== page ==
Could the key to apprehending the killer be found in San Francisco’s sailing history? The first European vessel to pass through the Golden Gate contained a familiar cast of human – and feline – passengers as well as an elusive killer who used a similar murder weapon. Will the past catch up to the present in time to crack the case?
Fried Chicken Donuts
Blog post for HOW TO CATCH A CAT
by Rebecca M. Hale – with commentary from Rupert the Cat
In the first five books of the HOW TO WASH A CAT series, Rupert and Isabella’s feline adventures have taken them all over San Francisco and across Northern California. From their home base in the Jackson Square antique shop, the cats have ventured out to explore the murals of Coit Tower, the science museum in Golden Gate Park, and the cupola at the top of City Hall. With the help of a cat-modified stroller, they’ve visited a California gold mining town, the State Capitol, and historic Monterrey. Along the way, the cats have uncovered Gold Rush treasure, cavorted with multitalented frogs, rescued an abducted albino alligator, and unmasked the murderer of a City Hall intern.
Rupert and Isabella’s latest mystery takes them on a journey through time – back to 1775 when the first European sailboat discovered the Golden Gate, the passage leading from the Pacific Ocean into the San Francisco Bay.
The tale of the San Carlos is well documented, but a critical aspect of the ship’s story is missing from the official record. Unbeknownst to most historians, the ship’s passenger rolls included a grumpy chef named Oscar, his niece, and her two beloved flame point Siamese. Also onboard was a serial killer with an MO eerily similar to one stalking modern day San Francisco…
The author leaned back in her chair to review the summary. On the floor near her feet, a fluffy orange and white cat woke from his nap as she read the piece out loud. Rupert yawned and stretched his legs in a full body arc. With a short sneeze, he rolled into a seated position. He waited expectantly as his person stared at the computer. Finally, he emitted a confused “Mrao.”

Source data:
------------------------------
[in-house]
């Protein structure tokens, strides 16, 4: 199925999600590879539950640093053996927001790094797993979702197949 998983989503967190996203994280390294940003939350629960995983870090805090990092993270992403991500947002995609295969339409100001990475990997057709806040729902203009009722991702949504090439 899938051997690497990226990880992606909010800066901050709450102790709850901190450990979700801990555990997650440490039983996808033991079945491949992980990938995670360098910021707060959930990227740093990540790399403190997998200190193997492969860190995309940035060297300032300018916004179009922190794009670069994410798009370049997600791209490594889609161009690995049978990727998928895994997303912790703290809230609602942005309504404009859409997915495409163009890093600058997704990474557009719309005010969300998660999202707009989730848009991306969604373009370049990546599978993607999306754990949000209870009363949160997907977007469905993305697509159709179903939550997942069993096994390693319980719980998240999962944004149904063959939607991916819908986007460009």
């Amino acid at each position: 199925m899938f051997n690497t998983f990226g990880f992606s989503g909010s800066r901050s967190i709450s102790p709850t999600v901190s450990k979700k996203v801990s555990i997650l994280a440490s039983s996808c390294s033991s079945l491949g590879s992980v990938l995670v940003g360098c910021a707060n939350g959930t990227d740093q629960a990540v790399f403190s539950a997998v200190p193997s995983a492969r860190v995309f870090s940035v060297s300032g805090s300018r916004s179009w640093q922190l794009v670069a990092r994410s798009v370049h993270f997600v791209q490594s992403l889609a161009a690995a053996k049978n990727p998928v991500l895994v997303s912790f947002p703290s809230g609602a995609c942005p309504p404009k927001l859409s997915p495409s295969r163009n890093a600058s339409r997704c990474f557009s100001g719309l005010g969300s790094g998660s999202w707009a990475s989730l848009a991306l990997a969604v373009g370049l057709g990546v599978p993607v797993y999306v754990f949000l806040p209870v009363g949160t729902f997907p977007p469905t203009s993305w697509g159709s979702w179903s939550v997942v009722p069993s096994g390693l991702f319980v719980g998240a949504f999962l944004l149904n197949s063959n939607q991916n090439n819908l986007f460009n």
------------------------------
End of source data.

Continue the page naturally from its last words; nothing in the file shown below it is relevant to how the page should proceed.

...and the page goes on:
“What’s that?” She glanced down at the cat. “You think I left something out?”
Rupert replied with an incredulous expression, conveying the kind of outrage and indignation that only a cat can pull off.
“The fried chicken donuts? Well, yes, I suppose that was also part of the book. It was a minor plot point, really.”
Rupert’s back stiffened. His whiskers twitched with disapproval. That was no way to describe the most fantastic invention in culinary history.
Pondering this feedback, the author returned to the keyboard. She added the following sentence to the book summary:
Another important fact is frequently omitted from accounts of the ship’s voyage, an achievement commensurate in scope with the discovery of the Golden Gate. During this epic journey, the chef of the San Carlos created a revolutionary dish, fried chicken donuts.
Seemingly satisfied, Rupert curled into a ball on his cat bed. His furry eyelids shut, and he soon fell into a deep sleep. His lips smacked together as he dreamed of chunks of succulent fried chicken being dipped into a sweet batter and deep-fried to a crispy golden brown…
In this addition to the series, she adds in a little bit of sailing history, and the research she must have done proves just how invested she is into this series. And the way that she ties the history in with the mystery - a beautiful pairing.
And it's quite the trip with Rupert and Isabella - one that made me laugh time and time again. Those cats are some of the most cleverly written animals I've ever seen. They are a perfect team who's witty banter alone is worth the read!
If you haven't read any of the books in this series yet, you need to. Right away. I promise you, you'll be so glad that you did!
Rating: 4.5 stars
I received a copy of this book from the publisher in exchange for an honest review. All conclusions reached are my own.
a Rafflecopter giveaway